The decision to stay or to go is not an easy one, and it can feel all-consuming when you are in the middle of making it.
Deciding whether to stay in a relationship or end it seems so black and white from an outside perspective: stay if it’s healthy, and leave if it isn’t. However, there is no such things as black and white when it comes to relationships. The healthiest of relationships still have moments of conflict, and unhealthy relationships can still experience moments of joy. It’s so confusing. Relationships are a lot of work – but where’s the line between normal relationship work and unhealthy dynamics? Even when it’s clear that the line has been crossed, there can still be so much uncertainty. To set the record straight, here are a few reasons why people stay in unhealthy relationships:
LOVE: Love is emotional, not logical. It’s easy to view our relationship with love-blinders on; everybody has positive aspects to them, which is what we fall in love with originally. It’s not the bad that we fall in love with, and with our love-blinders fully fastened, this part can be easy to ignore. Also, just because the relationship is failing, does not necessarily mean that the other person is toxic. Perhaps it’s just not a good match, and this can be difficult to identify. Sure, people can end relationships because they have fallen out of love, but this is not always the case.
TIME and MEMORIES: We invest a lot of time into our relationships, and time is arguably the most valuable commodity. Because of this, the thought of starting over can be a deterrent to ending a committed relationship. Also, consider the positive memories that have been created in that time – are they all for nothing? It’s very easy to idolize the positive memories of a relationship when we step away from it and into the painful grief of ending a relationship. Meaning, when we leave, we tend to focus on the good memories and forget or justify the bad, which makes it difficult to stay away.
MANIPULATION: It is possible that one partner is manipulating the other into staying in the relationship. This can be in the form of minimizing and dismissing issues, as well as empty promises leading to false hope. In addition, psychological abuse can impact a person’s confidence in their perception of the situation/reality/state of the relationship (which is a form of psychological abuse called gaslighting). If this occurs, issues in the relationship can become internalized, and the victim may blame themselves for issues rather than see the manipulative psychological abuse for what it is.
LACK OF CONFIDENCE: When enmeshed in a relationship, individuality can take a back seat. The relationship becomes our world, and personal values, standards, and boundaries that we once set for ourselves regarding relationships have long since been broken. Now, we’re left with an unsettling feeling within the relationship, and a lack of power to do anything about it. When the issues within the relationship become the norm, it can be very difficult to change them. It takes incredible courage, strength, and confidence to leave an unhealthy relationship.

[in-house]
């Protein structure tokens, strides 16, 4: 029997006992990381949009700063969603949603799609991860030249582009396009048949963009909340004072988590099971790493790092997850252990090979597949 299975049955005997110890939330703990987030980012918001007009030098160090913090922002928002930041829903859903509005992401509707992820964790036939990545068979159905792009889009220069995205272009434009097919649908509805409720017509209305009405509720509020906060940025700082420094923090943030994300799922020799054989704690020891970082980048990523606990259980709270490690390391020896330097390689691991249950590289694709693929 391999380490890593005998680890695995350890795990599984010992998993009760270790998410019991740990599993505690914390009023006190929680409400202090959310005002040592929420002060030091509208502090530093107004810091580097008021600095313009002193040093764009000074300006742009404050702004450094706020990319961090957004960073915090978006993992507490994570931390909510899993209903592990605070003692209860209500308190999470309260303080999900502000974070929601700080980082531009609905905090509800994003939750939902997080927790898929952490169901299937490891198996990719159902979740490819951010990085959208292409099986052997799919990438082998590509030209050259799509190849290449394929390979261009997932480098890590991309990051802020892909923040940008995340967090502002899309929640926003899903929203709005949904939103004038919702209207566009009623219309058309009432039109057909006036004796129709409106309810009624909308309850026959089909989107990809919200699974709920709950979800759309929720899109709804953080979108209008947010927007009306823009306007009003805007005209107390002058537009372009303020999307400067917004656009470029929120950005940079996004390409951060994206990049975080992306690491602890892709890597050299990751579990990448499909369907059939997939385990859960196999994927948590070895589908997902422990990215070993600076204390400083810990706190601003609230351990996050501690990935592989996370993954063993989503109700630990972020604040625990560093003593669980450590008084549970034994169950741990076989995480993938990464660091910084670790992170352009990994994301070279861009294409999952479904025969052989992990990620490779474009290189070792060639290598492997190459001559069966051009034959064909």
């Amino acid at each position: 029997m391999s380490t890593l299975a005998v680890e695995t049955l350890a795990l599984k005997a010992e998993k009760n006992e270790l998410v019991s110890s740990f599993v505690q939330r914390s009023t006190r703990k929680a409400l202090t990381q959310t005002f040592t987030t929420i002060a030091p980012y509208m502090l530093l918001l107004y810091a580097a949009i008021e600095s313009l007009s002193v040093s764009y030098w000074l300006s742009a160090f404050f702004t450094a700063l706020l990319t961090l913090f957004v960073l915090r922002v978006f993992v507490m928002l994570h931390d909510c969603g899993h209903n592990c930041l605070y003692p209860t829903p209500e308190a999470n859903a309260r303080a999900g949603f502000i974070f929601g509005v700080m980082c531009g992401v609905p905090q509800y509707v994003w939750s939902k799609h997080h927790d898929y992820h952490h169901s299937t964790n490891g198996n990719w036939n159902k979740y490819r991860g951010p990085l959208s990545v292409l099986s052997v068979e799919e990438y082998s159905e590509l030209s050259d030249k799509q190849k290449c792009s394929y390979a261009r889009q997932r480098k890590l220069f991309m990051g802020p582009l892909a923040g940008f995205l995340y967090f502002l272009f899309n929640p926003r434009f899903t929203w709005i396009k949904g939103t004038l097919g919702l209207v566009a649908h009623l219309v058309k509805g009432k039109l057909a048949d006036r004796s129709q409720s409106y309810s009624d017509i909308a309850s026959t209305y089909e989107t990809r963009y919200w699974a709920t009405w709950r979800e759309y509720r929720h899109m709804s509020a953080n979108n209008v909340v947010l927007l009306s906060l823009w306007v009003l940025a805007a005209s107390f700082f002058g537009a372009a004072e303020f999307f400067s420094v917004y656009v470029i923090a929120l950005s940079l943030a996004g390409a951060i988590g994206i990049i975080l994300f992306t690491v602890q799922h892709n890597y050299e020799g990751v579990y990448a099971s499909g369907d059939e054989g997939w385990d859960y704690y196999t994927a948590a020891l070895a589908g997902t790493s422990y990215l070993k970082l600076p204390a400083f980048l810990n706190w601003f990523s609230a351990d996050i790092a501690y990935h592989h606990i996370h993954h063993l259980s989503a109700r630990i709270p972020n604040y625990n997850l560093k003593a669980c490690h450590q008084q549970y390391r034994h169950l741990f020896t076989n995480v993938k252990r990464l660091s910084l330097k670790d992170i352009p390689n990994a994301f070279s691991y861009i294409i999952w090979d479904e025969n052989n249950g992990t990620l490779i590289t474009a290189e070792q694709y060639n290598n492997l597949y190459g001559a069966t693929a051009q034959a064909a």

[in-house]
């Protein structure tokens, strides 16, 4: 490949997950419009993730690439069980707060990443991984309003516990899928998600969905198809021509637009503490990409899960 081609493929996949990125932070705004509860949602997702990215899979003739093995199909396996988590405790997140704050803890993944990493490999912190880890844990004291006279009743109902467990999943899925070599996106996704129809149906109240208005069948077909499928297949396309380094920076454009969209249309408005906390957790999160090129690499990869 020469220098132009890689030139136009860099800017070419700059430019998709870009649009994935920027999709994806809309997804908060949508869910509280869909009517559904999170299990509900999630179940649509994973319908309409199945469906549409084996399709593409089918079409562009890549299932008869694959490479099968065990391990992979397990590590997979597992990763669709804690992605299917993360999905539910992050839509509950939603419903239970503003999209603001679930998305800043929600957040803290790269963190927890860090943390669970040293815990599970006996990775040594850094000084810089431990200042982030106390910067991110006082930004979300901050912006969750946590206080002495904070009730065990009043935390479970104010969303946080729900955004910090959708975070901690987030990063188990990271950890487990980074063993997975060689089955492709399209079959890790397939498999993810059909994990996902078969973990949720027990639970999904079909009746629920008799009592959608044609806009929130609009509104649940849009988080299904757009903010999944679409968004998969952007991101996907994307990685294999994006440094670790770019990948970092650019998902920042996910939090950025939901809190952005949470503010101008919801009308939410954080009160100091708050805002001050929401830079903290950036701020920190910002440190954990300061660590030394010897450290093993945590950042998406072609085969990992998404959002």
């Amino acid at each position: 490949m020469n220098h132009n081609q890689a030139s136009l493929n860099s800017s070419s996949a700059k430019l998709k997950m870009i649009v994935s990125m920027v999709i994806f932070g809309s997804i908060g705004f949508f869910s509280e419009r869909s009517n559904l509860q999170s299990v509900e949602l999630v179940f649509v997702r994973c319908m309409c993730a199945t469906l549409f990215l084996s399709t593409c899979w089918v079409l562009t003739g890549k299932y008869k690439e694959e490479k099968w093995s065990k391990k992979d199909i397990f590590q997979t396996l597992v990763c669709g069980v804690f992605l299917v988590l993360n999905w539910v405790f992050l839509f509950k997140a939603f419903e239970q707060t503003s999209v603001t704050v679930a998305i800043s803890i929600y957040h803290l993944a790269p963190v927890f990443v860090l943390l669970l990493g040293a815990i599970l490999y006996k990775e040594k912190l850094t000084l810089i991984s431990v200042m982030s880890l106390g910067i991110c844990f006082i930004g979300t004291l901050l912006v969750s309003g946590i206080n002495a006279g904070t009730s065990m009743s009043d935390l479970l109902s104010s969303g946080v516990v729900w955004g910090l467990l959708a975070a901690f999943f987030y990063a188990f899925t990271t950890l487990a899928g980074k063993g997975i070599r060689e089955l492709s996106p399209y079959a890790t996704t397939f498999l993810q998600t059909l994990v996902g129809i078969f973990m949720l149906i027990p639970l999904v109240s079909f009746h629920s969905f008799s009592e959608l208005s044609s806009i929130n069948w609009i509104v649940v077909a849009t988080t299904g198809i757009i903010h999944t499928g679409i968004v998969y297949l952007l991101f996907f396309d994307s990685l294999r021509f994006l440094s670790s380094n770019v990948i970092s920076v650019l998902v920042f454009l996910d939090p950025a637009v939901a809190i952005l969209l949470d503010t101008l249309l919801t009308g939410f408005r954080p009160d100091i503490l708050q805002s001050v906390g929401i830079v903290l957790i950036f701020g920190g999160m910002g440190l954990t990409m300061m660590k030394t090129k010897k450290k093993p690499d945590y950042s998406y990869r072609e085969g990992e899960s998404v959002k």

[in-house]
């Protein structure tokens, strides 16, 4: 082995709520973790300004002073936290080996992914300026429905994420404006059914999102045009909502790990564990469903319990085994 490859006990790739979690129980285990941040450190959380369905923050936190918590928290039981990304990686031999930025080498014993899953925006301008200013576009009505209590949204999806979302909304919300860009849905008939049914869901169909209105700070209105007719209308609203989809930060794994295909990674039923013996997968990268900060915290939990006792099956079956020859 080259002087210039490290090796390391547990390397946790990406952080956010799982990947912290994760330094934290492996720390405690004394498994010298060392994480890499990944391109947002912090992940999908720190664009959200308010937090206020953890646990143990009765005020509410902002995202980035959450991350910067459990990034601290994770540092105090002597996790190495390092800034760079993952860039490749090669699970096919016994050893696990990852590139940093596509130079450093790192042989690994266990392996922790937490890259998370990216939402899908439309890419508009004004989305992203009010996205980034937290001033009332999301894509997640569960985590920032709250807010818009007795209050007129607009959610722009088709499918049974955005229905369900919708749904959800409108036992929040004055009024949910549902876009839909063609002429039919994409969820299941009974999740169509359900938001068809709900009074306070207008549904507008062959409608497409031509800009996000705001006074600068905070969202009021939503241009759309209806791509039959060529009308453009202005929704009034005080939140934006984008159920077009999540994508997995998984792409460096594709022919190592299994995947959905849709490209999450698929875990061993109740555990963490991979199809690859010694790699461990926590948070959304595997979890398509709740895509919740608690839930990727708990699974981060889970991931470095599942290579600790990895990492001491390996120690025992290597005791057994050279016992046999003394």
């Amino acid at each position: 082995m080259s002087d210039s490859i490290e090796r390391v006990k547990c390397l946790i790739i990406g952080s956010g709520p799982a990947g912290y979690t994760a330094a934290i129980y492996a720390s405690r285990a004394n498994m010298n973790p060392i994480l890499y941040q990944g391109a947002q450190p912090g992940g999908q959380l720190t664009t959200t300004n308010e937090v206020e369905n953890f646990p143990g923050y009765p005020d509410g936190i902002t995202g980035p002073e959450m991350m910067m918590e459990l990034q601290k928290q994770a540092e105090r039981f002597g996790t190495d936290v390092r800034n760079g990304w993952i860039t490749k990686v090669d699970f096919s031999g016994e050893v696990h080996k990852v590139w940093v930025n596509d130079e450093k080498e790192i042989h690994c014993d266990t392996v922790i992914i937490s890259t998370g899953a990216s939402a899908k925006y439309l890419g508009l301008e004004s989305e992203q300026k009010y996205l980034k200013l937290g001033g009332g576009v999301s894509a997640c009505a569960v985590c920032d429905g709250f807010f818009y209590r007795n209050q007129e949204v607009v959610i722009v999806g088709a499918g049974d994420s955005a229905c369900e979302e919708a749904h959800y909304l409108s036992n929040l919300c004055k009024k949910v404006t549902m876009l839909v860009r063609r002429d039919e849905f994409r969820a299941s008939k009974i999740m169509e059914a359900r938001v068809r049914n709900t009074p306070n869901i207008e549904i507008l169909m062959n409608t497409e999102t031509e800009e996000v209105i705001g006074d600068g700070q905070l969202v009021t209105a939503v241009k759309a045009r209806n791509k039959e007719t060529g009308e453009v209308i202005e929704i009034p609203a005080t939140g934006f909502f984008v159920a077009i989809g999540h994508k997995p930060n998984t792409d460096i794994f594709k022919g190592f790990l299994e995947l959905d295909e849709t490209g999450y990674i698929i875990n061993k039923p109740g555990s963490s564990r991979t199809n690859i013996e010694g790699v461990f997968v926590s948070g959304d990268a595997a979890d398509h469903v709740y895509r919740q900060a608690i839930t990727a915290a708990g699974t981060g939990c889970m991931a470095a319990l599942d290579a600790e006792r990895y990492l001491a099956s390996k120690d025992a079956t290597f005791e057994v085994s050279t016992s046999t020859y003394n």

SHAME: Ending an unhealthy relationship can feel like airing your dirty laundry. Generally, it goes against our instinct to expose our flaws, mistakes, shortcomings, and perceived failures. Unfortunately, there is no way to end an unhealthy relationship without stepping into all of this.
FINANCES: This is certainly a factor. Especially so if the partner that is wanting to leave does not currently have an adequate means to provide financially for themselves. Of course, there are family laws in place to support individuals financially upon separating, but this process can feel so overwhelming and daunting. Also, realistically, finances may be tighter upon separating. This can be stressful, but remember: You can’t put a price on your sanity.
CHILDREN: There is a myth that society seems to believe, stating that it is in the children’s best interest for their parents to remain together, despite the state of their parents’ relationship. Consider the implication of this – what do we want our children to learn? Children learn through parental modeling, as in, they learn how to approach the world based on observing their parents’ actions and behaviours. We can teach them that an unhealthy relationship is acceptable, just as we can teach them that it is okay to be brave in order to put themselves first and seek out the joy they deserve in this life.
The decision to stay or to go is not an easy one, and it can feel all-consuming when you are in the middle of making it. If you are going through it, be kind to yourself as you sort through your feelings. If you decide to stay, then really stay. Work on enriching your life and the relationship, because we all deserve our own peace and joy. If you decide to go, really go. Put yourself first and know that you’re worth fighting for.
Whatever you do, just don’t stay in limbo forever: time goes by whether we are choosing to live or waiting to live.
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